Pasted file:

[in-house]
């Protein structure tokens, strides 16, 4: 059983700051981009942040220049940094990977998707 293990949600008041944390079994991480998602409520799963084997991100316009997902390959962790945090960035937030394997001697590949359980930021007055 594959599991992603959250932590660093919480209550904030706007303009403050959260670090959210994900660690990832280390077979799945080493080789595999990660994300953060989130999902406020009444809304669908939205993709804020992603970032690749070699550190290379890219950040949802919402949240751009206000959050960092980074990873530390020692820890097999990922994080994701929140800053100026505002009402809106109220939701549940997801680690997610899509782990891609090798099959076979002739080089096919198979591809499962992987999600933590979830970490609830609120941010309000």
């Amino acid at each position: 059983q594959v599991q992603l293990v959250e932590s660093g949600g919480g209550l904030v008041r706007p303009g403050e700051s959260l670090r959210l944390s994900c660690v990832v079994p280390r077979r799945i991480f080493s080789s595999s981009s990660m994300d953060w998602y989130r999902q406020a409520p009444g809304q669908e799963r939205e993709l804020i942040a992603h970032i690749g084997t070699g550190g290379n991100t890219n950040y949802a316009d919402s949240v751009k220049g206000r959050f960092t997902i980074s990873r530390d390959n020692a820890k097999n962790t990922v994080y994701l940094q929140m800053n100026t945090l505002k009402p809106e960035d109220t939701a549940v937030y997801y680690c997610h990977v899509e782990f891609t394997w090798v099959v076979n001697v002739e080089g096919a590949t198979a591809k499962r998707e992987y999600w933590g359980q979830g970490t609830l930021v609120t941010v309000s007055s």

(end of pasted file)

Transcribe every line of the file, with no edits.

[in-house]
């Protein structure tokens, strides 16, 4: 059983700051981009942040220049940094990977998707 293990949600008041944390079994991480998602409520799963084997991100316009997902390959962790945090960035937030394997001697590949359980930021007055 594959599991992603959250932590660093919480209550904030706007303009403050959260670090959210994900660690990832280390077979799945080493080789595999990660994300953060989130999902406020009444809304669908939205993709804020992603970032690749070699550190290379890219950040949802919402949240751009206000959050960092980074990873530390020692820890097999990922994080994701929140800053100026505002009402809106109220939701549940997801680690997610899509782990891609090798099959076979002739080089096919198979591809499962992987999600933590979830970490609830609120941010309000």
């Amino acid at each position: 059983q594959v599991q992603l293990v959250e932590s660093g949600g919480g209550l904030v008041r706007p303009g403050e700051s959260l670090r959210l944390s994900c660690v990832v079994p280390r077979r799945i991480f080493s080789s595999s981009s990660m994300d953060w998602y989130r999902q406020a409520p009444g809304q669908e799963r939205e993709l804020i942040a992603h970032i690749g084997t070699g550190g290379n991100t890219n950040y949802a316009d919402s949240v751009k220049g206000r959050f960092t997902i980074s990873r530390d390959n020692a820890k097999n962790t990922v994080y994701l940094q929140m800053n100026t945090l505002k009402p809106e960035d109220t939701a549940v937030y997801y680690c997610h990977v899509e782990f891609t394997w090798v099959v076979n001697v002739e080089g096919a590949t198979a591809k499962r998707e992987y999600w933590g359980q979830g970490t609830l930021v609120t941010v309000s007055s």